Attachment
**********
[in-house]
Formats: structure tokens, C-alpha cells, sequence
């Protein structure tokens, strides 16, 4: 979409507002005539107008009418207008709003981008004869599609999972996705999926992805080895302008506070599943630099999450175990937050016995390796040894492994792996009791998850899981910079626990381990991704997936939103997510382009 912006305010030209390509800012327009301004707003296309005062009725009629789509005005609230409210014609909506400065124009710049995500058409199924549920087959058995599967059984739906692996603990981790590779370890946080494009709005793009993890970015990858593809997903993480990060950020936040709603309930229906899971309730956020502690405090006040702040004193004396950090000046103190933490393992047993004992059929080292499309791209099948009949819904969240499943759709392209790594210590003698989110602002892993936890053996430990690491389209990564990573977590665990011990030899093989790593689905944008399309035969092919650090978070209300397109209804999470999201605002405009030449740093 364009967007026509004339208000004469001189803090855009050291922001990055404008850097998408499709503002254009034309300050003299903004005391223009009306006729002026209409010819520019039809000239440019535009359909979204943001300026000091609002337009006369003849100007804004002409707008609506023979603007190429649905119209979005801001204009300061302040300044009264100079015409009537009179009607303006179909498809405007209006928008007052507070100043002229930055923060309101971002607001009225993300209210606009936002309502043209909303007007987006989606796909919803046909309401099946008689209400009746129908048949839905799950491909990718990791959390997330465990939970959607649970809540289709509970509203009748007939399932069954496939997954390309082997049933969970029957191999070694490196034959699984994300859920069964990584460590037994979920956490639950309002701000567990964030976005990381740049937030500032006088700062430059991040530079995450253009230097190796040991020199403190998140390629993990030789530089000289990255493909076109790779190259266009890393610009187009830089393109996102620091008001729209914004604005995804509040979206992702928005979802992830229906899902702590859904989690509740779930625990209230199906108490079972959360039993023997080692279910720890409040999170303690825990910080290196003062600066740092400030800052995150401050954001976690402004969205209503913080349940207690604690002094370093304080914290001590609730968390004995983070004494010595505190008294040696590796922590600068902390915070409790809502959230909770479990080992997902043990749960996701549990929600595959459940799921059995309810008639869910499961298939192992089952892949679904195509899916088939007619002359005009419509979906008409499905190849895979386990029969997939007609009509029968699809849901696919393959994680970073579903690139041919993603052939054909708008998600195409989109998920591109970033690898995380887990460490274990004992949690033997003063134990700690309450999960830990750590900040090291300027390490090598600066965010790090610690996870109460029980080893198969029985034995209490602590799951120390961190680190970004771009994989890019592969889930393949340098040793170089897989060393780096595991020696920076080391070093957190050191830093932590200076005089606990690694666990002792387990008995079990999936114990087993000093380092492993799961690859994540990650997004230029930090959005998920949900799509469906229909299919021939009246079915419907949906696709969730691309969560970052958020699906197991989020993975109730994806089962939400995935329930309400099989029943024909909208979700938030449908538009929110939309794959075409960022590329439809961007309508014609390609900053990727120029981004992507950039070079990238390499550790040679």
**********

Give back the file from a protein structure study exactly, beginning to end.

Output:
[in-house]
Formats: structure tokens, C-alpha cells, sequence
């Protein structure tokens, strides 16, 4: 979409507002005539107008009418207008709003981008004869599609999972996705999926992805080895302008506070599943630099999450175990937050016995390796040894492994792996009791998850899981910079626990381990991704997936939103997510382009 912006305010030209390509800012327009301004707003296309005062009725009629789509005005609230409210014609909506400065124009710049995500058409199924549920087959058995599967059984739906692996603990981790590779370890946080494009709005793009993890970015990858593809997903993480990060950020936040709603309930229906899971309730956020502690405090006040702040004193004396950090000046103190933490393992047993004992059929080292499309791209099948009949819904969240499943759709392209790594210590003698989110602002892993936890053996430990690491389209990564990573977590665990011990030899093989790593689905944008399309035969092919650090978070209300397109209804999470999201605002405009030449740093 364009967007026509004339208000004469001189803090855009050291922001990055404008850097998408499709503002254009034309300050003299903004005391223009009306006729002026209409010819520019039809000239440019535009359909979204943001300026000091609002337009006369003849100007804004002409707008609506023979603007190429649905119209979005801001204009300061302040300044009264100079015409009537009179009607303006179909498809405007209006928008007052507070100043002229930055923060309101971002607001009225993300209210606009936002309502043209909303007007987006989606796909919803046909309401099946008689209400009746129908048949839905799950491909990718990791959390997330465990939970959607649970809540289709509970509203009748007939399932069954496939997954390309082997049933969970029957191999070694490196034959699984994300859920069964990584460590037994979920956490639950309002701000567990964030976005990381740049937030500032006088700062430059991040530079995450253009230097190796040991020199403190998140390629993990030789530089000289990255493909076109790779190259266009890393610009187009830089393109996102620091008001729209914004604005995804509040979206992702928005979802992830229906899902702590859904989690509740779930625990209230199906108490079972959360039993023997080692279910720890409040999170303690825990910080290196003062600066740092400030800052995150401050954001976690402004969205209503913080349940207690604690002094370093304080914290001590609730968390004995983070004494010595505190008294040696590796922590600068902390915070409790809502959230909770479990080992997902043990749960996701549990929600595959459940799921059995309810008639869910499961298939192992089952892949679904195509899916088939007619002359005009419509979906008409499905190849895979386990029969997939007609009509029968699809849901696919393959994680970073579903690139041919993603052939054909708008998600195409989109998920591109970033690898995380887990460490274990004992949690033997003063134990700690309450999960830990750590900040090291300027390490090598600066965010790090610690996870109460029980080893198969029985034995209490602590799951120390961190680190970004771009994989890019592969889930393949340098040793170089897989060393780096595991020696920076080391070093957190050191830093932590200076005089606990690694666990002792387990008995079990999936114990087993000093380092492993799961690859994540990650997004230029930090959005998920949900799509469906229909299919021939009246079915419907949906696709969730691309969560970052958020699906197991989020993975109730994806089962939400995935329930309400099989029943024909909208979700938030449908538009929110939309794959075409960022590329439809961007309508014609390609900053990727120029981004992507950039070079990238390499550790040679």